This brings up the prospect of Hell. A lot of people dismiss Hell as a fairy tale used to scare folks into behaving or staying with the church, and to be sure some folks have done that kind of thing. But Jesus warned people about Hell more often than He made promises about Heaven, and He was clear about its danger and the need to make every effort to avoid Hell. Some folks dismiss Hell as a temporary condition, until our sins are – I suppose – burned out of us or we have otherwise satisfied the debt. The problem there, is that I never saw a mention in Scripture about people finishing their punishment in Hell and then going to Heaven; the decision was always final one way or the other. That makes a kind of sense, since it would be inconsistent to say that one choice has eternal consequences and another does not. But people also argue at length that a system which produces eternal punishment for even a momentary offense cannot be just. I don’t really buy that argument too far, because there are acts a person can commit in a very short time which permanently change other people’s lives or end them. But I am concerned, because as I mentioned earlier everyone I know has sinned one place or another, and it seems difficult to comprehend anyone going to Heaven on the basis of what they deserve, which in turn makes it difficult to imagine a human deserving Hell. And what’s more, while we Christians all confess our sins, we often repeat some of them, either out of weakness, a bad habit we have trouble breaking, or worst, we like that sin and are reluctant to really give it up. From that perspective, it seems hypocritical indeed to suggest that just being Christian gets you into Heaven, while even a nearly perfect life of goodwill and compassion would not help you if you are not Christian. The Bible seems to say the same, reminding us of non-Jews who pleased God in various places, and non-Christians whose faith impressed Jesus.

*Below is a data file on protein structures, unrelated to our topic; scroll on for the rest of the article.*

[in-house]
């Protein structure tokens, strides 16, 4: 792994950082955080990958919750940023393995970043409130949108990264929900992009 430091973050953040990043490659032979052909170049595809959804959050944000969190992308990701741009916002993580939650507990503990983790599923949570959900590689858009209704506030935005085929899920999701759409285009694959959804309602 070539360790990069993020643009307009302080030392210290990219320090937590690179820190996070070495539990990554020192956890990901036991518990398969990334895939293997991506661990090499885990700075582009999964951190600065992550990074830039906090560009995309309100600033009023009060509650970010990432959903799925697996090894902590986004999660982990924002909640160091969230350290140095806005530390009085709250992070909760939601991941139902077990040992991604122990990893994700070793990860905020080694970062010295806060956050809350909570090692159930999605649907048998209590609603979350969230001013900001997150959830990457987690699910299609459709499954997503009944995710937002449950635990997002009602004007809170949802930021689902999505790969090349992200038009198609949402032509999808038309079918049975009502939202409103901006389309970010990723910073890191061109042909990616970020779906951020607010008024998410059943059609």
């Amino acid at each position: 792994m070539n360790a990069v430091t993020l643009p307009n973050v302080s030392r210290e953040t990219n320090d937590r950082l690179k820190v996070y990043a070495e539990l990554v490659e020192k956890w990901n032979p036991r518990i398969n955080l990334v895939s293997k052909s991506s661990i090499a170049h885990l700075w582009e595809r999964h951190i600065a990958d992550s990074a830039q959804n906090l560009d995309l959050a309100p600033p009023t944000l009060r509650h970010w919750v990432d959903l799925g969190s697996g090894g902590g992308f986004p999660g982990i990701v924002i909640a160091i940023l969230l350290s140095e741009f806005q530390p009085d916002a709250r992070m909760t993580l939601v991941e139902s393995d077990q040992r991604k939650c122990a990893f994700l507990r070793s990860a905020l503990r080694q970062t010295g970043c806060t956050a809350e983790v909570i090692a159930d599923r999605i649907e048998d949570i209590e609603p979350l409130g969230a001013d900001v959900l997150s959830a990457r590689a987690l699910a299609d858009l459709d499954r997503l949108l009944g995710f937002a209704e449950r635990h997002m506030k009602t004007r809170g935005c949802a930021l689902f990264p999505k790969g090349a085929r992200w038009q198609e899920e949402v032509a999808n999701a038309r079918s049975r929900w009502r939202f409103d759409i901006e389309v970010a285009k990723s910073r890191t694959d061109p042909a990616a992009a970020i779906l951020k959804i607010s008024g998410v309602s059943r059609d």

That jumbled paragraph before was my poor attempt to consider a possibility I think may happen – on the day when we stand before God, all evil will be destroyed. All that is good will be taken into Heaven. Whether we go to Heaven or Hell, then, will depend on whether our heart and desire were with the good works or the bad, whether we are aligned with goodness or clung to a badness we enjoyed. If that is so, the proper role of the Christian is to help people see what they cling to, especially our fellow Christians, so that they do not suffer for the old ways, but pursue what is truly right and good, and so enter the Third Heaven with a joyful spirit and a full heart.